Panera Bread Co. has introduced a “hidden menu.”
The six items on the list, which include a power-breakfast egg-white bowl with roasted turkey (190 calories) and a chicken hummus bowl (330 calories), are all low in carbohydrates and high in protein.
It’s the sort of stuff that makes up many diets these days. Not coincidentally, the nationwide rollout of the hidden menu coincides nicely with all of those earnest New Year’s resolutions to eat better in 2013.
“It’s a funny thing,” mused Scott Davis, chief concept officer for the St. Louis-based quick-casual restaurant chain. “Some people have thought about it like it is a secret menu. But that’s not the case. It’s hidden because we’re not doing the usual menu placement and other ancillary work.”
There’s a lot of investment, marketing, and risk involved in introducing and promoting new menu items, he explained. Because these low-carb items will probably appeal to just a small, niche audience, Panera decided to keep them off the menu.
The chain, which has more than a dozen locations in the Orlando area, rolled out the hidden menu nationwide after testing it in a handful of locations in Manhattan during November.
Davis said he was inspired to launch this hidden menu in part because he’s been looking for ways to manage his own carbohydrate intake. He comes to work every day at Panera, which, as a cafe and bakery, has a lot of bread on the menu.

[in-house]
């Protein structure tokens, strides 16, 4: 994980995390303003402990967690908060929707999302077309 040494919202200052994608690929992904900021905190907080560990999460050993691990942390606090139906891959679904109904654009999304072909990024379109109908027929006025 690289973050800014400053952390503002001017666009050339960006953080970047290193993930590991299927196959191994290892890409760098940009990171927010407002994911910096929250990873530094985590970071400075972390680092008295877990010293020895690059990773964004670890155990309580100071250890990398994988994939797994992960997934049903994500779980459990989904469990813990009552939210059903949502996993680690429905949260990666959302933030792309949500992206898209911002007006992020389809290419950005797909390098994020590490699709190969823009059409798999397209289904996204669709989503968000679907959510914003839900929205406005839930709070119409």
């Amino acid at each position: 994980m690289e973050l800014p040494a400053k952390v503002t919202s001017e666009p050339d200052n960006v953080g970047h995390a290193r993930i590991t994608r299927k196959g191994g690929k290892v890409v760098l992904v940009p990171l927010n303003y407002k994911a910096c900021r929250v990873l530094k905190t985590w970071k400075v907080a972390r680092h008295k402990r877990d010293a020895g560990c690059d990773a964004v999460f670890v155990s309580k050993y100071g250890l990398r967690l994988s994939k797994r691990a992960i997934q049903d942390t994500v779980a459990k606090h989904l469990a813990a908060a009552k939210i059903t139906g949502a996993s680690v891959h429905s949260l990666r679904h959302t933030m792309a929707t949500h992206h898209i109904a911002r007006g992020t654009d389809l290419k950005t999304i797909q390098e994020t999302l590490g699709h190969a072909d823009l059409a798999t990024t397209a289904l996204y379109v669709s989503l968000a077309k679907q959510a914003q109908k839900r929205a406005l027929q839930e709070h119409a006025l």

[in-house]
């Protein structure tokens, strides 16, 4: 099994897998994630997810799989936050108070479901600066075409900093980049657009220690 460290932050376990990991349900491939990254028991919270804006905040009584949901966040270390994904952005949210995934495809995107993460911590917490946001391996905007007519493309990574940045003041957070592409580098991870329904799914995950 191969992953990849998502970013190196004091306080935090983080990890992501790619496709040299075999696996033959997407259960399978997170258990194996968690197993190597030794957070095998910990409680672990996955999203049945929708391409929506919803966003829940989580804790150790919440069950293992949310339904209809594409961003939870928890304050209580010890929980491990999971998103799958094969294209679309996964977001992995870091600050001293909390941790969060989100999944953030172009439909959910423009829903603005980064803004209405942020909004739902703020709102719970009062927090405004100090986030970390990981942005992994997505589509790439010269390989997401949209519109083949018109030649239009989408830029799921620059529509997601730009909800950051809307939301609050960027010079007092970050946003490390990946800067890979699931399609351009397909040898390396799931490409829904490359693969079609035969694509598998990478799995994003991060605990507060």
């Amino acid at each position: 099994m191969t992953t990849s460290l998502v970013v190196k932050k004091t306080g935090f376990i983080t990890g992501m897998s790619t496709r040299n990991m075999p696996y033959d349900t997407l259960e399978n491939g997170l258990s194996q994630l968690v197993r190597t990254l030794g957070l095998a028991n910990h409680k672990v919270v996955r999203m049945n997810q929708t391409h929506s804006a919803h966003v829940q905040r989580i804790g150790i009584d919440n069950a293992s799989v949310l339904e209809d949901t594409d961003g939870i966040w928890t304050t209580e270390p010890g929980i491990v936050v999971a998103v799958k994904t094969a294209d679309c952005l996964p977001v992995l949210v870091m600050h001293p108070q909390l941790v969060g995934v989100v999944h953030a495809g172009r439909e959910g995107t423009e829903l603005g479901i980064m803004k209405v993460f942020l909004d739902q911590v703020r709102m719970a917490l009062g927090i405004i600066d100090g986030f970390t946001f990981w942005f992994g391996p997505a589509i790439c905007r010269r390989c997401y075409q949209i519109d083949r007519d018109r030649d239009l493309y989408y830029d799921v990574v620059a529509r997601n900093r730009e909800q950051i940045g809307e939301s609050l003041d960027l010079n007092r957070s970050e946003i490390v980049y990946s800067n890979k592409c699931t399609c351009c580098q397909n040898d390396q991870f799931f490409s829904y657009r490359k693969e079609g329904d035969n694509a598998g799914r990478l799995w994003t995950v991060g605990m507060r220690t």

He realized the cafes could offer more diet-friendly items by putting together ingredients they already have in a different way.
The company has tried selling low-carb bread, but it didn’t last long. Davis said the bread was somewhat expensive and Panera officials weren’t happy with it.
Darren Tristano, with the food industry research and consulting firm Technomic, says hidden menus aren’t a new concept.
In-N-Out Burger, a fast food chain based on the U.S. West Coast, has had a secret menu for awhile. These days, the company website mentions items from what it calls its “not-so-secret” menu. They include a grilled cheese, 4×4 burger (with, yes, four beef patties) and a lettuce-wrapped, no-bun “protein-style” burger for health-conscious California types.
“OK, you’ve heard the rumors, wondered what was on it, maybe even felt a little left out of the loop,” the company states on the website. “But in reality, we don’t have any secrets at all. It’s just the way some of our customers like their burgers prepared.”
Tristano said the secret menu has the added bonus of creating extra buzz among a restaurant’s super fans, who find the idea hip and cool. It makes customers feel like insiders.
In Panera’s case, he said, the motivation seems to be more about creating items that appeal to a smaller group of people.
“They don’t necessarily want to manage a large amount of these items on their menu,” he said. “But they certainly want to have them as accommodations.” Besides, he added, if they were to add them to the menu and they fail, the bungle would be more apparent to customers.
“But if any of these become incredibly successful, you will likely see them added to the main menu,” he said.
The chain is mostly spreading the word about the special items through its Facebook page and Twitter account. Last week, it posted an item on Facebook about the new hidden menu, which quickly drew “Likes” and comments.